Purpose: After DNA damage, checkpoints pathways are activated in the cells to halt the cell cycle, thus ensuring repair or inducing cell death. To better investigate the role of checkpoint kinase 1 (Chk1) in cellular response to different anticancer agents, Chk1 was knocked down in HCT-116 cell line and in its p53-deficient subline by using small interfering RNAs (siRNA). Experimental Design: Chk1 was abrogated by transient transfection of specific siRNA against it, and stable tetracycline-inducible Chk1 siRNA clones were obtained transfecting cells with a plasmid expressing two siRNA against Chk1. The validated inducible system was then translated in an in vivo setting by transplanting the inducible clones in nude mice. Results: Transient Chk1 down-regulation sensitized HCT-116 cells, p53-/- more than the p53 wild-type counterpart, to DNA-damaging agents 5-fluorouracil (5-FU), doxorubicin, and etopo-side treatments, with no modification of Taxol and PS341 cytotoxic activities. Inhibition of Chk1 protein levels in inducible clones on induction with doxycycline correlated with an increased cis-platin and 5-FU activity. Such effect was more evident in a p53-deficient background. These clones were transplanted in nude mice and a clear Chk1 down-regulation was shown in tumor samples of mice given tetracycline in the drinking water by immunohistochemical detection of Chk1 protein. More importantly, an increased 5-FU antitumor activity was found in tumors with the double Chk1 and p53 silencing. Conclusions: These findings corroborate the fact that Chk1 protein is a molecular target to be inhibited in tumors with a defective G 1checkpoint to increase the selectivity of anticancer treatments.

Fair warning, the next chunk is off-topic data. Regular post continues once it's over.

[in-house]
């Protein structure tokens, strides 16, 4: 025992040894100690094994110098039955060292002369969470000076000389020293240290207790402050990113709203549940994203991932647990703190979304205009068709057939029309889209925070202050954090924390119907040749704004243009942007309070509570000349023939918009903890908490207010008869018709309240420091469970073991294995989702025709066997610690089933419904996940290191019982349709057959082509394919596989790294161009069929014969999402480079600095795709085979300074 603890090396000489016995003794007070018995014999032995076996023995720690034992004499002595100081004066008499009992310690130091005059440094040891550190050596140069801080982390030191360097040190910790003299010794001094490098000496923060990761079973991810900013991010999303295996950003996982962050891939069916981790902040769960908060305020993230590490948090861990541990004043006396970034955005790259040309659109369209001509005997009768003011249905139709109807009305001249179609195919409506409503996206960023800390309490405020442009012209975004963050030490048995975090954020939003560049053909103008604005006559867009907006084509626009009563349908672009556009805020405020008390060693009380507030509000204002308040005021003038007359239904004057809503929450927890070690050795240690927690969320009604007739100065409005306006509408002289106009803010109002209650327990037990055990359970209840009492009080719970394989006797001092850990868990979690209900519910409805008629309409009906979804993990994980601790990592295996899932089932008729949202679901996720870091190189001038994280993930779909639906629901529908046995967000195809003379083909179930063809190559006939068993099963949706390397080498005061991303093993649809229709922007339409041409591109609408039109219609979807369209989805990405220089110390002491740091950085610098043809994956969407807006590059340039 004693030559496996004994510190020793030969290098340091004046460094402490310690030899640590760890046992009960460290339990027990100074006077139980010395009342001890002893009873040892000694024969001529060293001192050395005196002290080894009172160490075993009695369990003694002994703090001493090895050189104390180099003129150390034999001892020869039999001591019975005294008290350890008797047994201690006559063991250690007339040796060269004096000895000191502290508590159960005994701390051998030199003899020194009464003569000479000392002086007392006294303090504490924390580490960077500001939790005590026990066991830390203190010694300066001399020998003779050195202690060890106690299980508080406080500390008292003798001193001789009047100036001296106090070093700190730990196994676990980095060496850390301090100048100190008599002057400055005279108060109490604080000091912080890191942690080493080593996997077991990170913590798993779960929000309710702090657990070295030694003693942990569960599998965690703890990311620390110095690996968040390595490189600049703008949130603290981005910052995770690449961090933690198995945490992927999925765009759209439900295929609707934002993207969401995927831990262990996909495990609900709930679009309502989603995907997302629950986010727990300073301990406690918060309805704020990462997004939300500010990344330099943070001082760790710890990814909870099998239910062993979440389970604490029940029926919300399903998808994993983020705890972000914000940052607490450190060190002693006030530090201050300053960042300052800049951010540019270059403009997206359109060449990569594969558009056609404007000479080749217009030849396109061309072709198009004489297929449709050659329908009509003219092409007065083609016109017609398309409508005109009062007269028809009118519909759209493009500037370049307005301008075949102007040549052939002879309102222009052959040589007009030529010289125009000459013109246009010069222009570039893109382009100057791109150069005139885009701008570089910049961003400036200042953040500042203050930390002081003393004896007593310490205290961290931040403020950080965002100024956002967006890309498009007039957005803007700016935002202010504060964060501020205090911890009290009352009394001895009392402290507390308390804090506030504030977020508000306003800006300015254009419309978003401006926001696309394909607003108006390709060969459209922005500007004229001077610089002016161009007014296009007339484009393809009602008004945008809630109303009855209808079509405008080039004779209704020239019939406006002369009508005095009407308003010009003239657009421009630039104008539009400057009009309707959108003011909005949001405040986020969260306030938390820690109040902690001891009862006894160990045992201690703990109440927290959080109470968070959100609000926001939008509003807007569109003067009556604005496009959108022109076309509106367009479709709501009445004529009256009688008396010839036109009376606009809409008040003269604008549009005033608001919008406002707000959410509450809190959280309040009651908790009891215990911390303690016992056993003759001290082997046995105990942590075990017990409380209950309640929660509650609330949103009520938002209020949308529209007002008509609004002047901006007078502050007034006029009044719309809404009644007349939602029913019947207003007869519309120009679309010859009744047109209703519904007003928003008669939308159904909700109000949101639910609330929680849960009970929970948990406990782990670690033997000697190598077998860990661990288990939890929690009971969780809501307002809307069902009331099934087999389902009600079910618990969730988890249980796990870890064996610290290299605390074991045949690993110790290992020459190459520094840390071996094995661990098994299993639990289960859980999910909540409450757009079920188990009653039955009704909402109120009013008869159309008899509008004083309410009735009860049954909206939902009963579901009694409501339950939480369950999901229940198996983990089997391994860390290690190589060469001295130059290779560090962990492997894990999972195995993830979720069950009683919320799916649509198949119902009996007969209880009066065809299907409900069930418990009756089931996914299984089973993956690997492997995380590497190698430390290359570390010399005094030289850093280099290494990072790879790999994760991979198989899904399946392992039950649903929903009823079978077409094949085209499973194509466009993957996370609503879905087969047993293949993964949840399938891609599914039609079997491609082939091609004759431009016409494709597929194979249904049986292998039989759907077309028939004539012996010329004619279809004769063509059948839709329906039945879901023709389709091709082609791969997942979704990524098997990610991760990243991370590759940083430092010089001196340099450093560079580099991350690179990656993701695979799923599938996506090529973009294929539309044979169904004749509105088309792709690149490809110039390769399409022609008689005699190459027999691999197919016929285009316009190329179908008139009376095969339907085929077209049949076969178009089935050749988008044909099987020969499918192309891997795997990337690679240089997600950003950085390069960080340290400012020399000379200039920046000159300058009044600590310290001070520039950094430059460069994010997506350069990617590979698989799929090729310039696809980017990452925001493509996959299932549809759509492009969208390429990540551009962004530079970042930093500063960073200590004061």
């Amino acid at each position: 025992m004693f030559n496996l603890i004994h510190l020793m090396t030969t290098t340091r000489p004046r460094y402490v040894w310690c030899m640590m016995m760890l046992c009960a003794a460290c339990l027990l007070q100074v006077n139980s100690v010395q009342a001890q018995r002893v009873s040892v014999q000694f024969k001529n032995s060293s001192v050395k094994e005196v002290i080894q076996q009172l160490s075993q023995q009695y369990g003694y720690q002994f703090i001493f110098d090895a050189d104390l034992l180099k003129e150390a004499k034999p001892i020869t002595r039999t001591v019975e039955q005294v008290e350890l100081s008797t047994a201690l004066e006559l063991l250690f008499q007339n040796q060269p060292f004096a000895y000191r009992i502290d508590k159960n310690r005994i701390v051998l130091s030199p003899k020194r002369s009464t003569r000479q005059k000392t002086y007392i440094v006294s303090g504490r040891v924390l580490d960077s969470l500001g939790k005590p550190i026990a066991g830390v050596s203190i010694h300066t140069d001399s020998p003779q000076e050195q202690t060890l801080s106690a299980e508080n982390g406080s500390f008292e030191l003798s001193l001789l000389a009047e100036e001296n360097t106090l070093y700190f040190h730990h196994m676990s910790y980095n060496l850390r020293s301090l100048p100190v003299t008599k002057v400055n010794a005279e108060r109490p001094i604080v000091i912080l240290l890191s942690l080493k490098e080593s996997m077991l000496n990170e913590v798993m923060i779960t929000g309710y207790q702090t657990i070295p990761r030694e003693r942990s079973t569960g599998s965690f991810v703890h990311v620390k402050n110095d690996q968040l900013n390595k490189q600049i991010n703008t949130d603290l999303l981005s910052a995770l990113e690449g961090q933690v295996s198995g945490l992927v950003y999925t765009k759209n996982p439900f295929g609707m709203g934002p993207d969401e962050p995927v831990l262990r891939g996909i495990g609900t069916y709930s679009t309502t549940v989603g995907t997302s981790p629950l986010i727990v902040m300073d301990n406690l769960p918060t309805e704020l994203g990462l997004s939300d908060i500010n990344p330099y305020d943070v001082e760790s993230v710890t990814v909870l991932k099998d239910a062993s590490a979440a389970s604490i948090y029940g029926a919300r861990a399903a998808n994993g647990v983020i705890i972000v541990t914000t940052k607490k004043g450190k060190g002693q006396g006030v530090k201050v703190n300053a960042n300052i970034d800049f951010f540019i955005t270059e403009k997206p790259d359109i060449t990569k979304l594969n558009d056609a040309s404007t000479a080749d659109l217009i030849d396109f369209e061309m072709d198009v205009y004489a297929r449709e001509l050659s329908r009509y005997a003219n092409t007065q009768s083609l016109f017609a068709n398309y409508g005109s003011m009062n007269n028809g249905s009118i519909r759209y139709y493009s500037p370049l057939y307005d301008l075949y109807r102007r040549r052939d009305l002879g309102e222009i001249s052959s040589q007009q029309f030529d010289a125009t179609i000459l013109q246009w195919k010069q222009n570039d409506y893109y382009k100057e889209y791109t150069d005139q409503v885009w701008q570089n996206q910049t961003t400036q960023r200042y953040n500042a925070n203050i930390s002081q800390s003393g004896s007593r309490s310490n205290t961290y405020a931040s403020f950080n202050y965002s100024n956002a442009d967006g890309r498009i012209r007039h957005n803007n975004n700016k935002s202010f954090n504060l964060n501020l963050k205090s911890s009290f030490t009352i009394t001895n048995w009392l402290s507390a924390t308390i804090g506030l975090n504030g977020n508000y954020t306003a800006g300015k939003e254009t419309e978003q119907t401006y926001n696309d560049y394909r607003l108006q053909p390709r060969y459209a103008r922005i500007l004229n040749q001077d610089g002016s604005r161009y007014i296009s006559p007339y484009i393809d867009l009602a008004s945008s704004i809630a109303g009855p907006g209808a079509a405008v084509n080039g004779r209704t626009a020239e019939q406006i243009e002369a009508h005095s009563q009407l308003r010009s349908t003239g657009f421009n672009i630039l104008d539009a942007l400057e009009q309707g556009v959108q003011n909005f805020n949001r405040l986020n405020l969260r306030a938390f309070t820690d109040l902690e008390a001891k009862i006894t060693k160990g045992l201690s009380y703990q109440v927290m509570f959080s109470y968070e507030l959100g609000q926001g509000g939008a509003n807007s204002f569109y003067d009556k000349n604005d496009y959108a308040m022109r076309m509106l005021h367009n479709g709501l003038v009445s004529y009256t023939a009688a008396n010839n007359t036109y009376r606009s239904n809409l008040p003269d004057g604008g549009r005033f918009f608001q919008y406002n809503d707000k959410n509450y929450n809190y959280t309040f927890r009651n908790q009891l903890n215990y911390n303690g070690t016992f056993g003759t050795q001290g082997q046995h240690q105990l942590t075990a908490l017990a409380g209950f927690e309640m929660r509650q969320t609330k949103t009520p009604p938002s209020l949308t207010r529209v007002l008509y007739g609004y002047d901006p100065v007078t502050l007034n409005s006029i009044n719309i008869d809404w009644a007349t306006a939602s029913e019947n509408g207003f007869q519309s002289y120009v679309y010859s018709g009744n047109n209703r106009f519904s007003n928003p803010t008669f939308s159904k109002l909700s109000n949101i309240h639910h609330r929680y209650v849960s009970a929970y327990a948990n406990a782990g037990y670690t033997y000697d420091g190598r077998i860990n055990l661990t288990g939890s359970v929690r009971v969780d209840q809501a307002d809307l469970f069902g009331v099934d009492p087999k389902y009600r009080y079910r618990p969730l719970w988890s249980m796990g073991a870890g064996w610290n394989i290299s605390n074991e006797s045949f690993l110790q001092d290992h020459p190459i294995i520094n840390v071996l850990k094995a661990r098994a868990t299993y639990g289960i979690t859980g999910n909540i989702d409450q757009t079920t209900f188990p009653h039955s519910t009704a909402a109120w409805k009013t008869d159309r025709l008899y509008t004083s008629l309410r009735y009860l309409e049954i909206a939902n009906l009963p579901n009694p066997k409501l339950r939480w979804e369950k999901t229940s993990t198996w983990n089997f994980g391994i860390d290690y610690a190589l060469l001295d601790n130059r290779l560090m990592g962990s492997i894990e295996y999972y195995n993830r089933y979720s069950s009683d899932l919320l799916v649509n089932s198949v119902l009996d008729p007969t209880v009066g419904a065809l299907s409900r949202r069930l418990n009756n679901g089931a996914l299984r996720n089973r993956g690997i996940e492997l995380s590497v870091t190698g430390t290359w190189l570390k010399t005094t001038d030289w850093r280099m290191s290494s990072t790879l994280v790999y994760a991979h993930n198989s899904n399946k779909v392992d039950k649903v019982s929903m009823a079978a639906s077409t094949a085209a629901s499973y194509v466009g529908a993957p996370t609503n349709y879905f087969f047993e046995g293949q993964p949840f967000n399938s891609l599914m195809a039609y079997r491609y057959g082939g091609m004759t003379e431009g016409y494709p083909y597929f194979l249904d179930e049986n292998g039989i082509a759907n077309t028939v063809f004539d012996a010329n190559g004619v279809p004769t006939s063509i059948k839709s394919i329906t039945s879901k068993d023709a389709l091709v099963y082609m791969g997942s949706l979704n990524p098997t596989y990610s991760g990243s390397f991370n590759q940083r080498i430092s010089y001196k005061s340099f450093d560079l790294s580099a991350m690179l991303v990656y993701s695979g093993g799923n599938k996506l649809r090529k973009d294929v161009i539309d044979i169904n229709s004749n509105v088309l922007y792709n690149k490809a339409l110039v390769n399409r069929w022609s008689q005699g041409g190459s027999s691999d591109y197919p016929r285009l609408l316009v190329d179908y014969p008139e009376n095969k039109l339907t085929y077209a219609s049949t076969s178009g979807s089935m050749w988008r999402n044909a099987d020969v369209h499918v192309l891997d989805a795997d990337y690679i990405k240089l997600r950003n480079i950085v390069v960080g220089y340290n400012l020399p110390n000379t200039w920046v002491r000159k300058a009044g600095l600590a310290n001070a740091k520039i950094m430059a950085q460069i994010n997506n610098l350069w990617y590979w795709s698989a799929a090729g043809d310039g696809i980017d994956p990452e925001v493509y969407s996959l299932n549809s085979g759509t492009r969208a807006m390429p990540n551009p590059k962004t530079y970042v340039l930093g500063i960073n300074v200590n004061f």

ASJC Scopus subject areas
- Cancer Research